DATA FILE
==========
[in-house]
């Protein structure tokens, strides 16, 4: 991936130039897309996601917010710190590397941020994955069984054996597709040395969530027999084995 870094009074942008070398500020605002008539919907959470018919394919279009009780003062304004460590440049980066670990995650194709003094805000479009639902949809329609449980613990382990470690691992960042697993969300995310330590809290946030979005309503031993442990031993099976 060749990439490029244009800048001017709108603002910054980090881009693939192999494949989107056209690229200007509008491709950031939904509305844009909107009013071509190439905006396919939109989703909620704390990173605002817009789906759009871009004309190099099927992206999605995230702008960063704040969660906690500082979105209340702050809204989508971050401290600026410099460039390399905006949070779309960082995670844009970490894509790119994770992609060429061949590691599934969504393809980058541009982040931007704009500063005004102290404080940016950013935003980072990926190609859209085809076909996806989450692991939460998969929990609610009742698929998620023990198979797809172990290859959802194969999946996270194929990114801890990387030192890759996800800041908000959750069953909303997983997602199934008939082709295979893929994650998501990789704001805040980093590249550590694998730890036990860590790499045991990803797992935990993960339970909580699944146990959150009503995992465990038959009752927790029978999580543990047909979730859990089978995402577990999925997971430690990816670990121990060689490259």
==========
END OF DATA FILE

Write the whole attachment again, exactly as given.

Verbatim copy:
[in-house]
């Protein structure tokens, strides 16, 4: 991936130039897309996601917010710190590397941020994955069984054996597709040395969530027999084995 870094009074942008070398500020605002008539919907959470018919394919279009009780003062304004460590440049980066670990995650194709003094805000479009639902949809329609449980613990382990470690691992960042697993969300995310330590809290946030979005309503031993442990031993099976 060749990439490029244009800048001017709108603002910054980090881009693939192999494949989107056209690229200007509008491709950031939904509305844009909107009013071509190439905006396919939109989703909620704390990173605002817009789906759009871009004309190099099927992206999605995230702008960063704040969660906690500082979105209340702050809204989508971050401290600026410099460039390399905006949070779309960082995670844009970490894509790119994770992609060429061949590691599934969504393809980058541009982040931007704009500063005004102290404080940016950013935003980072990926190609859209085809076909996806989450692991939460998969929990609610009742698929998620023990198979797809172990290859959802194969999946996270194929990114801890990387030192890759996800800041908000959750069953909303997983997602199934008939082709295979893929994650998501990789704001805040980093590249550590694998730890036990860590790499045991990803797992935990993960339970909580699944146990959150009503995992465990038959009752927790029978999580543990047909979730859990089978995402577990999925997971430690990816670990121990060689490259």